"I’ve never hesitated to do a trust fall. Ever," Kaley says, "But I’ll admit it’s less because I’m a trusting person and more because I’m short enough a fall from this height wouldn’t cause any real damage."

Oh, Kaley, in all my years I (Dawn) have NEVER done a trust fall. I think I'd sooner jump out of a plane than trust that my pranking friends would catch me in a trust fall! But I know you've got something to teach me ... us ... here.

Kaley continues…

In seventh grade I went to a cheerleading practice. Suddenly they wanted me to let my fellow twelve- and thirteen-year-old girls lift me up, throw me into the air and catch me.

Have you ever heard the sound of twelve- or thirteen-year-olds catching another twelve- or thirteen-year-old out of the air?

I will tell you.

It sounds like getting punched in the face.

Oh, I "noped" right outta there. Really put my trust fall record into perspective.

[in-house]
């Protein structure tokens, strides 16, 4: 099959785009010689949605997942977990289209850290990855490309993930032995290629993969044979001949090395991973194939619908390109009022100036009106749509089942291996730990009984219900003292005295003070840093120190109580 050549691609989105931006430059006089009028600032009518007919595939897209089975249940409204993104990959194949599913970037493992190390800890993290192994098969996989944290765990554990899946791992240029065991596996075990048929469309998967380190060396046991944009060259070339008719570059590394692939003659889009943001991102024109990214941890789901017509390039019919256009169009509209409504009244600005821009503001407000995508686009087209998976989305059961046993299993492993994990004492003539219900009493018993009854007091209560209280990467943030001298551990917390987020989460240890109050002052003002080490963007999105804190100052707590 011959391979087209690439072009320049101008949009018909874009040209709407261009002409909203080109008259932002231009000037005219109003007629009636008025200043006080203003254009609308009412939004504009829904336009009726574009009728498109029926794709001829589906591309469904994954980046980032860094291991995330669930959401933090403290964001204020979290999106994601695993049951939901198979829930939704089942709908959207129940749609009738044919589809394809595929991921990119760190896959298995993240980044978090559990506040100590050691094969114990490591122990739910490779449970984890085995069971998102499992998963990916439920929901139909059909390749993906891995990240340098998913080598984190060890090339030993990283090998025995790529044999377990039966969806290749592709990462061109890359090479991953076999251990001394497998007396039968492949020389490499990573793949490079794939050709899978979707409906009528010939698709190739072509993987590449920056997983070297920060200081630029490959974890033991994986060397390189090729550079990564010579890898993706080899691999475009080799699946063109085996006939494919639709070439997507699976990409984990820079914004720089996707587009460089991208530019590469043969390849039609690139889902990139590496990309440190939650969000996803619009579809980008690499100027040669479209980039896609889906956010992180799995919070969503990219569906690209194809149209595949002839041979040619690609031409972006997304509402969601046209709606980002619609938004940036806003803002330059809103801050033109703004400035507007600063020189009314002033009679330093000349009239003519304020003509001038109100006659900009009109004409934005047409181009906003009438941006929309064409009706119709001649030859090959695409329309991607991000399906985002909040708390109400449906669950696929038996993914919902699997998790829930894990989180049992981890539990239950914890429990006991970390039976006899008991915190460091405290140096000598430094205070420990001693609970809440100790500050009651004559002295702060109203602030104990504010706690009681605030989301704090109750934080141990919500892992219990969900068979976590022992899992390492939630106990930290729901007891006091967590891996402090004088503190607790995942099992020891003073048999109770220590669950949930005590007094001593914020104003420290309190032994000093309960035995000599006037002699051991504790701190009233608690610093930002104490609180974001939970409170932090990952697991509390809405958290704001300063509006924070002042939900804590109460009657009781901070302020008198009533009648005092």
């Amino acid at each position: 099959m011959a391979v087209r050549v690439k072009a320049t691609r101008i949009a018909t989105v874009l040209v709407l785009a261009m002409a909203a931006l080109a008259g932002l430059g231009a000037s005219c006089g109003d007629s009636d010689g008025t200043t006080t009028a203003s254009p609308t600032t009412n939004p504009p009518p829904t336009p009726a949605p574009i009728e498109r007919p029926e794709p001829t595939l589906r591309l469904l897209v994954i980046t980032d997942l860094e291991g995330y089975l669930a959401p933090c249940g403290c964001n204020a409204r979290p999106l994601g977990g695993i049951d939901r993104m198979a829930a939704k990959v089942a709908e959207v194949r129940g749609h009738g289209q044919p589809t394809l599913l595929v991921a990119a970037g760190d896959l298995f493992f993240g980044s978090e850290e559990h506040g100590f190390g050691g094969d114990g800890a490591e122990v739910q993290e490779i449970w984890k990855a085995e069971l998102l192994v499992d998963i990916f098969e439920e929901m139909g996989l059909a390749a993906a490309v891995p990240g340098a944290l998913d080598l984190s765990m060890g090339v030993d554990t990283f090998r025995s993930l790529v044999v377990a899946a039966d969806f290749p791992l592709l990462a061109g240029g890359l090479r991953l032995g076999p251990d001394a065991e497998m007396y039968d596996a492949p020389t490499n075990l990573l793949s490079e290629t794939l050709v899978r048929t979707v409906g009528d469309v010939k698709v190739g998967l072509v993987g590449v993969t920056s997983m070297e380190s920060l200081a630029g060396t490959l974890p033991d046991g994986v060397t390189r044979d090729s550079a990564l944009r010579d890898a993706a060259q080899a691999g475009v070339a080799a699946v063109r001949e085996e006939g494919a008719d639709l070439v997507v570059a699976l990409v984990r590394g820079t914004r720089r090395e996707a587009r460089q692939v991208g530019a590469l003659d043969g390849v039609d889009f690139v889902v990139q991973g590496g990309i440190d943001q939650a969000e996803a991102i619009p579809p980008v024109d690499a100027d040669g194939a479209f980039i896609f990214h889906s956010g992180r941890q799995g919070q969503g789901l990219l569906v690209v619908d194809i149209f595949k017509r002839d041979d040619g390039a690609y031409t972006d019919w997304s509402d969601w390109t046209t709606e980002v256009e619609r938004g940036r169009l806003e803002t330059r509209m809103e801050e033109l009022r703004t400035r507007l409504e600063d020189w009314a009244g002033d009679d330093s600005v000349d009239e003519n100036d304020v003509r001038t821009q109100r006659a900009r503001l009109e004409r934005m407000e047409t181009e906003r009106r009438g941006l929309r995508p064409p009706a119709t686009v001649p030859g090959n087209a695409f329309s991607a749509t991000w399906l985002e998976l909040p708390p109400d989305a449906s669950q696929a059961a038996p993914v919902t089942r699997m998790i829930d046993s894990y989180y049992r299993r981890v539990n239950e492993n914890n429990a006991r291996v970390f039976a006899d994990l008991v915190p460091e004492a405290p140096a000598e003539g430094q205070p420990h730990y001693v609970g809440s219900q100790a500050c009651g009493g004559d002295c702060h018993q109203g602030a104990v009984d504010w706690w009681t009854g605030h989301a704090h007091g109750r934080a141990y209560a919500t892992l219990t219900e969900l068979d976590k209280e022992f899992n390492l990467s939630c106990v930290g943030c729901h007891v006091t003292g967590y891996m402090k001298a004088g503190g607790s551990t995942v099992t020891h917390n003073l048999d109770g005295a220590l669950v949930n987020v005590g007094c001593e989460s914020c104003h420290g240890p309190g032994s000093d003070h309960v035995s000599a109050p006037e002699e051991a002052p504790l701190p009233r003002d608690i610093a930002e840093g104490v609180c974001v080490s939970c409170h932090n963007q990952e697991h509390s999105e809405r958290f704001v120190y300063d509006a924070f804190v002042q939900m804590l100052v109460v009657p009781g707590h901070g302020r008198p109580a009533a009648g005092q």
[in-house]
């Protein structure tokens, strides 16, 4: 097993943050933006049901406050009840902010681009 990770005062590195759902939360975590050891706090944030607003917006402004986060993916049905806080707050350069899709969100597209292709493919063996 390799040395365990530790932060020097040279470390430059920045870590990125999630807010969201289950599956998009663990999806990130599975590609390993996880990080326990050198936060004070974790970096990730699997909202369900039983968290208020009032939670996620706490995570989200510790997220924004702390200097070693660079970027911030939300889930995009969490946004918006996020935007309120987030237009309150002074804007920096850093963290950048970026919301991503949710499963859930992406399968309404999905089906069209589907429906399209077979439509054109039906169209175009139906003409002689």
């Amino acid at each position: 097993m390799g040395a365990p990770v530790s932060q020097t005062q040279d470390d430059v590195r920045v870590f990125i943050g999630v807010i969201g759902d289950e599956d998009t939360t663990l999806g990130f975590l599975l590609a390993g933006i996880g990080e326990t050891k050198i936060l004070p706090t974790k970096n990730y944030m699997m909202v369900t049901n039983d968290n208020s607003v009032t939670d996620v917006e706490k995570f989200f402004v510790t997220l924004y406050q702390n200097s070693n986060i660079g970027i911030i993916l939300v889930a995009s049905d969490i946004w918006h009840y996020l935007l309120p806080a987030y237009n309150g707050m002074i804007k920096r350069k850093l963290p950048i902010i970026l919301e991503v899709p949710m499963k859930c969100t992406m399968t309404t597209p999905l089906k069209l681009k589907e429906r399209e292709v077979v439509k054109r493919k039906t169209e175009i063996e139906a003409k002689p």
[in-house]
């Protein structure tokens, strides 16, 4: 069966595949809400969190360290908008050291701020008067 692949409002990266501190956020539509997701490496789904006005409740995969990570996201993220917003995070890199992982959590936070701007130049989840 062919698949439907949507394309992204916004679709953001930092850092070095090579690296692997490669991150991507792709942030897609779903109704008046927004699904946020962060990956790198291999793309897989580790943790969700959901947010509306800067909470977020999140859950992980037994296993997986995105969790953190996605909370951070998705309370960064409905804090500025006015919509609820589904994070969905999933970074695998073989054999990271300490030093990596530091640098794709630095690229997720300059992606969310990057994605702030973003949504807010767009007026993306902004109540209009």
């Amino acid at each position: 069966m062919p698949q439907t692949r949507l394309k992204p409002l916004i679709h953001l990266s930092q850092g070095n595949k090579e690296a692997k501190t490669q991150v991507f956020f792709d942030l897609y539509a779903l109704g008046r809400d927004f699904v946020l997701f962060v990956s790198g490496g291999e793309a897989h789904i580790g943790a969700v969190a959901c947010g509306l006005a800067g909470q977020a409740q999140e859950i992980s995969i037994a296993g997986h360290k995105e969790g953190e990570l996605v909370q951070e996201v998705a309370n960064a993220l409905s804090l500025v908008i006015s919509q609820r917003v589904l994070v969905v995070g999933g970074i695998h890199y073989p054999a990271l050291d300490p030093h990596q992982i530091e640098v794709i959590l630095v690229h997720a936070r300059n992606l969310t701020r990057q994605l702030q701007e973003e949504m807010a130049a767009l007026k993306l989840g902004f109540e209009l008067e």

I think I tend to do the same thing with the Lord.

Father, I will trust you...

  • Only as far as I can be sure I won’t get hurt.
  • Or only as far as I have a backup plan in place.
  • Or only as far as I’m really the one in control here.

Which is no kind of trust at all.

In my life I have determined—through a great deal of data analysis and scientific observations—there are three specific situations during which I most need reminding that God is the One in control:

1. When everything feels out of control.

2. When I’ve accidentally convinced myself I am in control.

3. All the other times.

It is so easy when things go wrong to lose sight of the One we can absolutely trust.

Or maybe even to look at God—who is in control, after all—and to blame Him. How could He let this happen? Why didn’t He stop this?

I don’t know the answer every time to be honest. But I do know that every time God is good. He is the source of goodness.

And I do know that every time God loves you. He is the God who loved us enough to send his Son Jesus to die where we deserved to die.

God is good, even in a fallen world. God is love, even when it seems like your fallen world is especially falling apart.